The Chania prefecture (Νομός Χανίων) was created while Crete was still an autonomous state, and was preserved after the island joined Greece in 1913. As a part of the 2011 Kallikratis government reform, the Chania regional unit was created out of the former prefecture. The prefecture had the same territory as the present regional unit. At the same time, the municipalities were reorganised, according to the table below.

Kilkis (regional unit) - Prefecture

As a part of the 2011 Kallikratis government reform, the former Kilkis Prefecture (Νομός Κιλκίς) was transformed into a regional unit within the Central Macedonia region, without any change in boundaries. At the same time, the municipalities were reorganised, according to the table below.

Kozani (regional unit) - Prefecture

Kozani was created as a prefecture (Νομός Κοζάνης) in 1915. As a part of the 2011 Kallikratis government reform, the regional unit Kozani was created out of the former prefecture Kozani. The prefecture had the same territory as the present regional unit. At the same time, the municipalities were reorganised, according to the table below.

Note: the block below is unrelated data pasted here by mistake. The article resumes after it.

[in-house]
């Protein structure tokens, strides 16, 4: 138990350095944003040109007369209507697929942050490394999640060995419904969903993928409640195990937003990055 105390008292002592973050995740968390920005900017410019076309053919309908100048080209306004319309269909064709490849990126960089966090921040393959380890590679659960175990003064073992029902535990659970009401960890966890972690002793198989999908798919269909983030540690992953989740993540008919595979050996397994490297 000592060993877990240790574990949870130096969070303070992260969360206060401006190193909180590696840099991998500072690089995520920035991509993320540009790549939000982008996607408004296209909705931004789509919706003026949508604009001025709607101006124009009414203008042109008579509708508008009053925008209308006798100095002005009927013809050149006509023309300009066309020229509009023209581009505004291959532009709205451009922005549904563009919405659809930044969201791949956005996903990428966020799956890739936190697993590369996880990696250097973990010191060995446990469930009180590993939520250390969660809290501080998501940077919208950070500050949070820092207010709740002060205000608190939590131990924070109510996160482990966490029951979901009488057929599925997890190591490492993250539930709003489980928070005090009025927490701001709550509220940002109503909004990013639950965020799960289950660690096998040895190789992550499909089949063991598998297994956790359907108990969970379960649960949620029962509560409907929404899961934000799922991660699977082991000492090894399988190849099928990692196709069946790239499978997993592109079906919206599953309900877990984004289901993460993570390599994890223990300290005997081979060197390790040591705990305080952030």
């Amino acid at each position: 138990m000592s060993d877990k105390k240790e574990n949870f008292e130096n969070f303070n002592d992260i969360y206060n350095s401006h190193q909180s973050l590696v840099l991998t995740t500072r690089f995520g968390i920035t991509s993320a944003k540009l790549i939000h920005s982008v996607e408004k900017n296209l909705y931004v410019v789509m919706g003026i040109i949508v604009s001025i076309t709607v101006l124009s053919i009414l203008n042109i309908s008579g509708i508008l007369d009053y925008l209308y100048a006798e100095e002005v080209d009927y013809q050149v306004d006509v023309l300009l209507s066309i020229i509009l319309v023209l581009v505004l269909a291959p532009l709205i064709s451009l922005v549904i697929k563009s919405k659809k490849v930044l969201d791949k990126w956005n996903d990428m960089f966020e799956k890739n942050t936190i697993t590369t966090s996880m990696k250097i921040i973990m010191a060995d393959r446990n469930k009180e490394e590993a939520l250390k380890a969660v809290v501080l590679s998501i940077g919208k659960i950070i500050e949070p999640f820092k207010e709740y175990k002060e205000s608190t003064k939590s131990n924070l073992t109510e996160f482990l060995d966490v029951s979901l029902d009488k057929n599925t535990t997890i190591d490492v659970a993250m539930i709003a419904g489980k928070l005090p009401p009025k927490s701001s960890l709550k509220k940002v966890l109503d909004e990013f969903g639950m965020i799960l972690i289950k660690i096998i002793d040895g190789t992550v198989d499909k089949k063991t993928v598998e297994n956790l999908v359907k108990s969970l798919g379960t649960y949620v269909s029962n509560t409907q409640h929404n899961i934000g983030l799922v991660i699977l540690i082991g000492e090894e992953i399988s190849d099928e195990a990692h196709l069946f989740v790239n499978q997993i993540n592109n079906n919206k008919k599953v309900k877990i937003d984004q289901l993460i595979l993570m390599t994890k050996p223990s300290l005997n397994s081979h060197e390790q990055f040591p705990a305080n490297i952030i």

Kavala (regional unit) - Prefecture

As a part of the 2011 Kallikratis government reform, the former Kavala Prefecture (Νομός Καβάλας) was transformed into a regional unit within the East Macedonia and Thrace region. The prefecture also included the island of Thasos, which became a separate regional unit. At the same time, the municipalities were reorganised, according to the table below.

East Attica - Prefecture

As a part of the 2011 Kallikratis government reform, the regional unit East Attica was created out of the former prefecture East Attica (νομαρχία Ανατολικής Αττικής). The prefecture had the same territory as the present regional unit. At the same time, the municipalities were reorganised, according to the table below.